The tree-lined avenues were planted as part of Kriegers Baroque garden, special sections include the PerennialsGarden in front of the wall along Sølvgade and the Rose Garden. Rosenborg Barracks is located on the corner of Gothersgade and Øster Voldgade and was originally a pavilion, in 1709 they were built together to form one large orangery complex and in 1743 it was redesigned into the Baroque style by Johan Cornelius Krieger. From 1885 to 1886 it was converted for use by the Royal Life Guard by Engineer Officer Ernst Peymann, in 1985 they moved to new premises at Høvelte between Allerød and Birkerød and since Rosenborg Barracks has only housed guards on duty at Copenhagen. The Commandants House is located just left of the entrance to Rosenborg Castle. It was built from 1760 to 1763 to designs by Jacob Fortling, today the building plays host to special exhibitions. The building is used as an exhibition space. It was built in 1688 and extended with a story in 1777. The gateway affords access to the park, the Gartners House is attached to Slotsforvalterboligen.
It was built around the same time The Hercules Pavilion stands at the end of Kavalergangen and it is flanked by two smaller niches with statues of Orpheus and Eurydice. The three statues were made by the Italian sculptor Giovanni Baratta and acquired by Frederik IV during his visit to Italy, along Kronprinsessegade and parts of Gothersgade, the park is enclosed by a wrought-iron grill incorporating 16 small pavilions, which opens to the street side
Royal Life Guards (Denmark)
The Royal Life Guards is an infantry regiment of the Danish Army, founded in 1658 by King Frederik III. It serves in two roles, as a front line unit, and as a guard/ceremonial unit to the Danish monarchy. Until its disbandment, the Royal Horse Guards, served the role as the mounted guard/ceremonial unit, during the time period 1684-1867, the Royal Life Guards were called The Royal Foot Guard, in order to distinguish between the regiment and the Royal Horse Guards. During his time in the Danish forces, Crown Prince Frederik served a tour in the Royal Life Guards with the rank of Sergeant. The Royal Life Guards provide a permanent guard at the Amalienborg Palace, Rosenborg Castle/garrison of the Royal Life Guards in Copenhagen, on occasions guard is kept at Fredensborg Palace, Marselisborg Palace, Gråsten Palace, Christiansborg Palace and other locations inside the Danish realm. The review order uniform of the Royal Life Guards, worn while they are on duty, consists of bearskin headdresses, dark blue tunics.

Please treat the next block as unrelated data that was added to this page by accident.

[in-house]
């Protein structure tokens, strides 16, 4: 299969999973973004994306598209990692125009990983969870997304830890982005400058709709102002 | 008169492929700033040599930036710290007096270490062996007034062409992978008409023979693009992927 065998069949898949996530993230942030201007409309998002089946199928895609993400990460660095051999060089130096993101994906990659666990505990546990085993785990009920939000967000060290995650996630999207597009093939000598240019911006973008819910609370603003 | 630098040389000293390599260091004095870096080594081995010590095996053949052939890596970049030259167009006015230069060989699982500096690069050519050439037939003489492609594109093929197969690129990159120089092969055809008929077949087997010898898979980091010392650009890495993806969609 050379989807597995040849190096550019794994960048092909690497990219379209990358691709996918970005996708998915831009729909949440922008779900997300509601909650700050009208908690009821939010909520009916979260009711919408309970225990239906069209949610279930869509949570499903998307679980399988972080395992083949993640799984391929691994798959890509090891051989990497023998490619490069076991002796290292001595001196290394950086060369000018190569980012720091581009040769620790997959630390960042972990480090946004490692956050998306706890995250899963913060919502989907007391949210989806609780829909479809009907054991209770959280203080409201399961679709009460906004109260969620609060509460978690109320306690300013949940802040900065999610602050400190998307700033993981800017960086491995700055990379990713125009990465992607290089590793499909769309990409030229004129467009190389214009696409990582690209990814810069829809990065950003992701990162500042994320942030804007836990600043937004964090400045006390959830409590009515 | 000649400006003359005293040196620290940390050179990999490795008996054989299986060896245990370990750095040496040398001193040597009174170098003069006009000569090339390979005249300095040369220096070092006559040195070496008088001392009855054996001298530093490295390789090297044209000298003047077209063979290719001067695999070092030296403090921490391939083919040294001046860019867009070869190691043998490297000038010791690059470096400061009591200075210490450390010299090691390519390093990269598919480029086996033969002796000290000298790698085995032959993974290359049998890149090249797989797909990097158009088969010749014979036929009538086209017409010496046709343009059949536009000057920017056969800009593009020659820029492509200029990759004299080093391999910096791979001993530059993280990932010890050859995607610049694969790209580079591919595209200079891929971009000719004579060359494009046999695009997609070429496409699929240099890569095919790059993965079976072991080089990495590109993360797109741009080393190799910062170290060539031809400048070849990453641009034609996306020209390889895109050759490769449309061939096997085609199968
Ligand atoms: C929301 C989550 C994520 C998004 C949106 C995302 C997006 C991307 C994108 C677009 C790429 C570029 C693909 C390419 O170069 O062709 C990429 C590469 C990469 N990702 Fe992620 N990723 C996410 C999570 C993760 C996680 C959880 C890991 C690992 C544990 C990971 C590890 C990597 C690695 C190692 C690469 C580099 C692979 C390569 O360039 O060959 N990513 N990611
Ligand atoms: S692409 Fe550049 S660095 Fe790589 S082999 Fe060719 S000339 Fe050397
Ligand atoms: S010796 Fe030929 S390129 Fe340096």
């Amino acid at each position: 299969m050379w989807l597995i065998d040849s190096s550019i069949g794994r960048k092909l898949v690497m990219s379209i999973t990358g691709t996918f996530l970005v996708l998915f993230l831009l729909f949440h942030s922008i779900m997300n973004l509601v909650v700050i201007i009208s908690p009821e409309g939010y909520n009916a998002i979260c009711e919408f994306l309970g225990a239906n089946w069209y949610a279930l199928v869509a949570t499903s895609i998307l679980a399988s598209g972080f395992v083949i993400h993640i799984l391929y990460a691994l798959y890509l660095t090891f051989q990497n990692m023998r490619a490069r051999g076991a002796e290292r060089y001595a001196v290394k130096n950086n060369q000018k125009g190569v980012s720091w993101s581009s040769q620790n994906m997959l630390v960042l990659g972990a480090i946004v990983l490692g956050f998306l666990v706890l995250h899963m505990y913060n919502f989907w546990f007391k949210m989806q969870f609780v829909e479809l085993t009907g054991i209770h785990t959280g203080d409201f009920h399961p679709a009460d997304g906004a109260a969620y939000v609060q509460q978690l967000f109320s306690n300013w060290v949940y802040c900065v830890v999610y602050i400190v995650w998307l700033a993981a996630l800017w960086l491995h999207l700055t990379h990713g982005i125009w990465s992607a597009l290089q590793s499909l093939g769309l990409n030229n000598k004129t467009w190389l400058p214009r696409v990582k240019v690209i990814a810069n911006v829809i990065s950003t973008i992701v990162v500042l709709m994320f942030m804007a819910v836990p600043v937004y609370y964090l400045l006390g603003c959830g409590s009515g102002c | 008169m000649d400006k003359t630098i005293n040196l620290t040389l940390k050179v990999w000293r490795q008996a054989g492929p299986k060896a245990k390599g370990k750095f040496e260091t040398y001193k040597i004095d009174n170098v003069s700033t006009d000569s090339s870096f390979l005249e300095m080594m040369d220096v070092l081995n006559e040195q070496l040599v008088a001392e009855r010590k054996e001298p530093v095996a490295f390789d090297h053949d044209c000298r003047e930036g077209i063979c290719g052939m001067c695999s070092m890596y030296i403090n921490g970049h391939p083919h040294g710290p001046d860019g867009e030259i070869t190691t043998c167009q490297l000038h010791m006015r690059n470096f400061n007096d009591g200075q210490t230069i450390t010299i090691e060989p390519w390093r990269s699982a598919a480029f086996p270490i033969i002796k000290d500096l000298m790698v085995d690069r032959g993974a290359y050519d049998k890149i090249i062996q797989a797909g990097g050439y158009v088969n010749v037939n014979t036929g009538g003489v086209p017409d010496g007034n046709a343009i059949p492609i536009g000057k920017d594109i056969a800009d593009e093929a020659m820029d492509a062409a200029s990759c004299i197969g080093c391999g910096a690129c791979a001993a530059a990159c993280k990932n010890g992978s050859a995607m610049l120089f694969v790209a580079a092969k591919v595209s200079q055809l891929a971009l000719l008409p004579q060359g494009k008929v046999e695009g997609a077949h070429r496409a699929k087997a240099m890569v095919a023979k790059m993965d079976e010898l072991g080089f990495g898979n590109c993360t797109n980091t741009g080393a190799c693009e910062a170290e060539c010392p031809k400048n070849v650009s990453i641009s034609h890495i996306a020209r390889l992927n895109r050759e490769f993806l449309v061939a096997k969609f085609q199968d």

The ceremonial uniform, worn on special occasions, substitutes a scarlet tunic for the dark blue. The bearskin dates from 1803 and is decorated with the regiments cap badge. Symbolic infantry sabers are carried by the rank and file and these were part of the spoils from the First Schleswig War of 1848–1850 and were originally derived from a French infantry weapon. The regiment itself has three battalions and the Guards Company, 1st Battalion – Founded 1658, mechanized Infantry Battalion, part of 2nd Brigade. Mechanized Infantry Battalion, part of 2nd Brigade
Rosenborg Castle is a renaissance castle located in Copenhagen, Denmark. The castle was built as a country summerhouse in 1606 and is an example of Christian IVs many architectural projects. It was built in the Dutch Renaissance style, typical of Danish buildings during this period, architects Bertel Lange and Hans van Steenwinckel the Younger are associated with the structural planning of the castle. The castle was used by Danish regents as a residence until around 1710. After the reign of Frederik IV, Rosenborg was used as a residence only twice. The first time was after Christiansborg Palace burned down in 1794, located on the third floor, the Long Hall was completed in 1624. It was originally intended as a ballroom, around 1700 it was used as Royal Reception Room and for banquets. It was not until the half of the 19th century that it became known as the Knights Hall. Christian V had the hall partly modernised with twelve tapestries depicting the Kings victories in the Scanian War, the stucco ceiling seen today is from the beginning of the 18th century.
It shows the Danish Coat of Arms surrounded by the Orders of the Elephant, side reliefs depict historical events from the first years of the reign of Frederik IV, including the liberation of the serfs, the founding of the dragoons and of the land militia among them. The frescos in the ceiling by Hendrick Krock, represent the Regalia, among the main attractions of Rosenborg are the coronation chair of the absolutist kings and the throne of the queens with the three silver lions standing in front. The Long Hall contains a collection of silver furniture. Some of these once belonged to the nobility and the aristocracy. The castle, now property, was opened to the public in 1838. Of special interest to tourists is a Schatzkammer displaying the Crown Jewels, a Coronation Carpet is stored there. The Throne Chair of Denmark is located in the castle, in the summer time, flowers bloom in front of the castle in the castle garden. The castle is situated in Kongens Have, known as Rosenborg Castle Garden, the Rosenborg Castle Garden is the countrys oldest royal garden and was embellished in the Renaissance style by Christian IV shortly before the construction of the main castle.
Today, the gardens are a popular retreat for the people of Copenhagen, next to the castle are barracks where the Royal Life Guards is garrisoned